Risking his political standing, Iran’s president stressed on Monday that he was determined to cinch a nuclear deal and prepared to take on the conservative forces who would prefer not to see an agreement with the West, even if that means continued economic sanctions on Iran.
“Some people may not like to see the sanctions lifted,” the president, Hassan Rouhani, said as Iranian negotiators and their United States counterparts resumed talks in Geneva. “Their numbers are few, and they want to muddy the waters.”
A deadline for those talks was extended by seven months after the parties failed to conclude a deal in November. Mr. Rouhani is continuing to maintain that a deal will be concluded. His foreign minister, Mohammad Javad Zarif, said last month that an agreement could be reached in a matter of “weeks.”
Both men have tied their political future to the deal, analysts say. Despite the setbacks in the talks, Mr. Rouhani stays on message on what he says is Iran’s bright future.
Mr. Rouhani came to office this year promising not just to strike a nuclear deal that would lift economic sanctions but to end Iran’s isolation from the world economy and to promote individual freedoms.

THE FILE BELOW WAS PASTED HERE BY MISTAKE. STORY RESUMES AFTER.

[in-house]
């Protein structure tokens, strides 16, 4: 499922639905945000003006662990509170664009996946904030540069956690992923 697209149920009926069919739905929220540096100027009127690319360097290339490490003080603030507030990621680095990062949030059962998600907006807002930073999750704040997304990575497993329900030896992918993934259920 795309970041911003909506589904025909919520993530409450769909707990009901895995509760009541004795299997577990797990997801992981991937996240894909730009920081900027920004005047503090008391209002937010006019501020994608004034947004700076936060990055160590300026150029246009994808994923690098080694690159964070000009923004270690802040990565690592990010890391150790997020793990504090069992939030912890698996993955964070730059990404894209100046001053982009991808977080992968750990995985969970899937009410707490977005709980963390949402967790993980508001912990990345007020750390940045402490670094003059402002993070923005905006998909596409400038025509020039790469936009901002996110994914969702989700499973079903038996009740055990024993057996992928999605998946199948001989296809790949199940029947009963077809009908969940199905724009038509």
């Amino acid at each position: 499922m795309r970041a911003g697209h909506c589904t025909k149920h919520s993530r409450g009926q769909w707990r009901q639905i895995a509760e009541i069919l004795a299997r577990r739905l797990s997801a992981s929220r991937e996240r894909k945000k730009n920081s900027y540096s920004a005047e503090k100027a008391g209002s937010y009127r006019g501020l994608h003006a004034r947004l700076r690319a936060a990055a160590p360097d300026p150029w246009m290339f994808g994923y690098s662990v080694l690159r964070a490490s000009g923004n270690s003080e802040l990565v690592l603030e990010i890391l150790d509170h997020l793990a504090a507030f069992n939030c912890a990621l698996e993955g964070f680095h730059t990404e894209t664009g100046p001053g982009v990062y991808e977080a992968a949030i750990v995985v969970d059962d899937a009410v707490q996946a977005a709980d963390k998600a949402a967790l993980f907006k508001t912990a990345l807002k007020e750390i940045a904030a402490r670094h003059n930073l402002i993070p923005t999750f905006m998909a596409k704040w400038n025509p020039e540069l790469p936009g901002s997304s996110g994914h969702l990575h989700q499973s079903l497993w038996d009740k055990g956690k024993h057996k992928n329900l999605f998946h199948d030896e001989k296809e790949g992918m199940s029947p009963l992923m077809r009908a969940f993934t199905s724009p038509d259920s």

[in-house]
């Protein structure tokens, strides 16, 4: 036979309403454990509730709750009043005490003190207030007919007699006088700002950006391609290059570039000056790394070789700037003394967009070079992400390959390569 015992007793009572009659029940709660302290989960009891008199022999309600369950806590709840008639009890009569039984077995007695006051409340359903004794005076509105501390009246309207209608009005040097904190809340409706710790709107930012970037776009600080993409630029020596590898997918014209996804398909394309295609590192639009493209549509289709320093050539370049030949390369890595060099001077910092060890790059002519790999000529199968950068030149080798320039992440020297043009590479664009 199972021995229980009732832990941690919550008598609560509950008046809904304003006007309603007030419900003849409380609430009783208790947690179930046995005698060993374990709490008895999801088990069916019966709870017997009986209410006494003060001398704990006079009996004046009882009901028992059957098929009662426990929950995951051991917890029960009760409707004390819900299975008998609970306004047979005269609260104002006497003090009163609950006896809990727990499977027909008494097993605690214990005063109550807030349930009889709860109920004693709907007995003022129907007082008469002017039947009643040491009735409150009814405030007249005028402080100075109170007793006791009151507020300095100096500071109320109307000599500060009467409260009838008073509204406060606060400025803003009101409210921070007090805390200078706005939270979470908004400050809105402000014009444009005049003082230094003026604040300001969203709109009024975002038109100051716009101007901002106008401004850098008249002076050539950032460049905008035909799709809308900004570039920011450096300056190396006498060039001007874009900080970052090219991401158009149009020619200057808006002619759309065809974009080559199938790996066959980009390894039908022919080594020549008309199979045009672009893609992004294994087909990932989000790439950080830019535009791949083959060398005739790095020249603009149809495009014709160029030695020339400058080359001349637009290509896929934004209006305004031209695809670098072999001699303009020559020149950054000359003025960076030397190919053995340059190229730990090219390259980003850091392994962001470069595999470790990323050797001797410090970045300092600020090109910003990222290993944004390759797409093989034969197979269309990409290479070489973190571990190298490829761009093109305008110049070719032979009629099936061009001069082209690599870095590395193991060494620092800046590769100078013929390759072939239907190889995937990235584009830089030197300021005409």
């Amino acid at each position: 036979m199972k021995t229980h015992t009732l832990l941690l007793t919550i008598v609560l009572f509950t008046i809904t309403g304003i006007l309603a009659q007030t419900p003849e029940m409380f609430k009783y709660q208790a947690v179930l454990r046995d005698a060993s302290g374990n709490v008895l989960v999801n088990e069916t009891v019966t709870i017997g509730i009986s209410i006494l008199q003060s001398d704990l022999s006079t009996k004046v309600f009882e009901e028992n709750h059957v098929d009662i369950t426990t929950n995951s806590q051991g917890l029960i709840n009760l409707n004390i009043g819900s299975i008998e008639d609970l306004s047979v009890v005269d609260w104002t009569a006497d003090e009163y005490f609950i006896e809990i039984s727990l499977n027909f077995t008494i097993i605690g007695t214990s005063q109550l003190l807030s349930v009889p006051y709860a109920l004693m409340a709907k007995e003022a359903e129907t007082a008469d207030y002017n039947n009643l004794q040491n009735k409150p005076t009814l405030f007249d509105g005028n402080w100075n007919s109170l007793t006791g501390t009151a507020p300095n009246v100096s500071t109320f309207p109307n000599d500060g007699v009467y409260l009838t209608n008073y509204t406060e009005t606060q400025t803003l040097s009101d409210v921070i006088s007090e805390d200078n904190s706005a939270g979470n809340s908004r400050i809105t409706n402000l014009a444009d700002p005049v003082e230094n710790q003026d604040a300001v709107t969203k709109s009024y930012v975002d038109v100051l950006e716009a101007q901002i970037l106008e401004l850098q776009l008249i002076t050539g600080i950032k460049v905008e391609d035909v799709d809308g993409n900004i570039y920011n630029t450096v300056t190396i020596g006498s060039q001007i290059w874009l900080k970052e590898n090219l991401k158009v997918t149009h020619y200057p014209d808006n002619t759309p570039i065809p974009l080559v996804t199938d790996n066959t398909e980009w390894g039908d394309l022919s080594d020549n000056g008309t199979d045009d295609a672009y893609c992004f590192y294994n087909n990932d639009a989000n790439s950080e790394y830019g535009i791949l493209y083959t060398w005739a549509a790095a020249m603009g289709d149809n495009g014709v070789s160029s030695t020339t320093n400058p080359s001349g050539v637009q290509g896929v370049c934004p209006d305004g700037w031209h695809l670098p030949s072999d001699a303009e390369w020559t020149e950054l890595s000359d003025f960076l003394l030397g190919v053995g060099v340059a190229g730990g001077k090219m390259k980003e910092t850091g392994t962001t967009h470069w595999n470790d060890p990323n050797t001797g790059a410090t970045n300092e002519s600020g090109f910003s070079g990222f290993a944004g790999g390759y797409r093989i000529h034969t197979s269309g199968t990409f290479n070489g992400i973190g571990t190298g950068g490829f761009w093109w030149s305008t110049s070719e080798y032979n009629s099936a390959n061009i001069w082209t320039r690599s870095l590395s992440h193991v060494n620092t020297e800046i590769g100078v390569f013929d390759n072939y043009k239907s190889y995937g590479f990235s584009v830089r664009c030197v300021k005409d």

“The people will achieve their rights,” Mr. Rouhani said. “You should also prepare for interaction with the world,” he told an audience of central bank employees. “You should know that in the near future many investors will come to our country.”
He acknowledged that there are groups in Iran opposed to a nuclear deal, presumably those who benefited from sanctions by tightening their grip on the economy, often officials connected to hard-line clerics and commanders.
Arrayed against these powerful figures is the entire Iranian elite, Mr. Rouhani said.
“The overwhelming majority of our nation — intellectuals, academics, theologians, the greats and the leadership — are in favor of getting the sanctions removed.”
United States and Iranian diplomats had a preliminary meeting on Iran’s nuclear program in Geneva on Monday before wider talks between Iran and six world powers get underway on Wednesday. Iran, pressured by a collapse in oil prices as well as inflation and lagging growth, wants sanctions lifted, while the world powers are demanding more control over Iran’s nuclear facilities.